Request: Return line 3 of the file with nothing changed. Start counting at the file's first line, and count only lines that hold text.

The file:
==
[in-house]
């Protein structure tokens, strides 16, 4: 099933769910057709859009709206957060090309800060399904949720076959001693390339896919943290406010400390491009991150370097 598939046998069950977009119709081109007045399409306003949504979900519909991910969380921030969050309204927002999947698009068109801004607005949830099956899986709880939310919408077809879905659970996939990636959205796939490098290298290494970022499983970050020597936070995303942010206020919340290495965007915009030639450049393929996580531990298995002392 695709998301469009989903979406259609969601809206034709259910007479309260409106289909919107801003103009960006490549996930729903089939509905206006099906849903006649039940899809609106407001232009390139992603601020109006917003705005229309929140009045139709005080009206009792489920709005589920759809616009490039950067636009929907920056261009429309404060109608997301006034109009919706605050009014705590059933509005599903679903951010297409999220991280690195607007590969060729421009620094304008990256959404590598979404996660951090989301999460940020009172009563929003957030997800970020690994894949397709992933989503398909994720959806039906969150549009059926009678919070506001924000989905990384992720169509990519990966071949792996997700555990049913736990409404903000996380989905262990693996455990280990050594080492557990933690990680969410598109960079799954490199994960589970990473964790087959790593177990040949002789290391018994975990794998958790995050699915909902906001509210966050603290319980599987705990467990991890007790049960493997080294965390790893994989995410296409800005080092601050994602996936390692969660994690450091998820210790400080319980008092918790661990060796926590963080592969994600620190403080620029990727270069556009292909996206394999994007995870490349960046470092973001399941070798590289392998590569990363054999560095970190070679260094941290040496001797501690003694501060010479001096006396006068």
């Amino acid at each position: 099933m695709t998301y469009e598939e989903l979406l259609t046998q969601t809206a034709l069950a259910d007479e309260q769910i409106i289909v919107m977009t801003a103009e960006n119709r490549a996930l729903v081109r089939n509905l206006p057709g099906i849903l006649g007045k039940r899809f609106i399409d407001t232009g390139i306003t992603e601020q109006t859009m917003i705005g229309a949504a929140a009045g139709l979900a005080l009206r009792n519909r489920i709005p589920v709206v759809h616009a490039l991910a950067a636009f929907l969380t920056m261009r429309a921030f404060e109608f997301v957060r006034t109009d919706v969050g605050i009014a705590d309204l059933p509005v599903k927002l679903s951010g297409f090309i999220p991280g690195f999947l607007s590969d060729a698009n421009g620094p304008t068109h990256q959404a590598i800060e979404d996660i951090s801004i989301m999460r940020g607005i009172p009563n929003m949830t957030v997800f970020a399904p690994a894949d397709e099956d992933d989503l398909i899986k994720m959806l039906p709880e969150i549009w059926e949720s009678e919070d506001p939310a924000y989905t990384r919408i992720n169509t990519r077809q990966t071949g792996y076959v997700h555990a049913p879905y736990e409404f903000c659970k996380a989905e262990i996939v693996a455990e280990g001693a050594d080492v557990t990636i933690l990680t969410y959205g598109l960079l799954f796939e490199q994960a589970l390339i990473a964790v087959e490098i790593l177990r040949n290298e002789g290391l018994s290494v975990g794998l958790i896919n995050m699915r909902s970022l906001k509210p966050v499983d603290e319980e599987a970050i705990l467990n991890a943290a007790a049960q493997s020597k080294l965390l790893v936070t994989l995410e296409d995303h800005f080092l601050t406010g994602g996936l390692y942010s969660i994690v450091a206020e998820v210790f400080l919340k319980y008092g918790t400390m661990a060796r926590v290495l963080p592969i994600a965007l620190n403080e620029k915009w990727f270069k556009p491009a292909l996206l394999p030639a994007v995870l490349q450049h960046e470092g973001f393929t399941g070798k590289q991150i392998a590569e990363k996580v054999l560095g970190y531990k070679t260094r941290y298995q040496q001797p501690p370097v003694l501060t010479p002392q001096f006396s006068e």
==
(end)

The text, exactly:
């Amino acid at each position: 099933m695709t998301y469009e598939e989903l979406l259609t046998q969601t809206a034709l069950a259910d007479e309260q769910i409106i289909v919107m977009t801003a103009e960006n119709r490549a996930l729903v081109r089939n509905l206006p057709g099906i849903l006649g007045k039940r899809f609106i399409d407001t232009g390139i306003t992603e601020q109006t859009m917003i705005g229309a949504a929140a009045g139709l979900a005080l009206r009792n519909r489920i709005p589920v709206v759809h616009a490039l991910a950067a636009f929907l969380t920056m261009r429309a921030f404060e109608f997301v957060r006034t109009d919706v969050g605050i009014a705590d309204l059933p509005v599903k927002l679903s951010g297409f090309i999220p991280g690195f999947l607007s590969d060729a698009n421009g620094p304008t068109h990256q959404a590598i800060e979404d996660i951090s801004i989301m999460r940020g607005i009172p009563n929003m949830t957030v997800f970020a399904p690994a894949d397709e099956d992933d989503l398909i899986k994720m959806l039906p709880e969150i549009w059926e949720s009678e919070d506001p939310a924000y989905t990384r919408i992720n169509t990519r077809q990966t071949g792996y076959v997700h555990a049913p879905y736990e409404f903000c659970k996380a989905e262990i996939v693996a455990e280990g001693a050594d080492v557990t990636i933690l990680t969410y959205g598109l960079l799954f796939e490199q994960a589970l390339i990473a964790v087959e490098i790593l177990r040949n290298e002789g290391l018994s290494v975990g794998l958790i896919n995050m699915r909902s970022l906001k509210p966050v499983d603290e319980e599987a970050i705990l467990n991890a943290a007790a049960q493997s020597k080294l965390l790893v936070t994989l995410e296409d995303h800005f080092l601050t406010g994602g996936l390692y942010s969660i994690v450091a206020e998820v210790f400080l919340k319980y008092g918790t400390m661990a060796r926590v290495l963080p592969i994600a965007l620190n403080e620029k915009w990727f270069k556009p491009a292909l996206l394999p030639a994007v995870l490349q450049h960046e470092g973001f393929t399941g070798k590289q991150i392998a590569e990363k996580v054999l560095g970190y531990k070679t260094r941290y298995q040496q001797p501690p370097v003694l501060t010479p002392q001096f006396s006068e």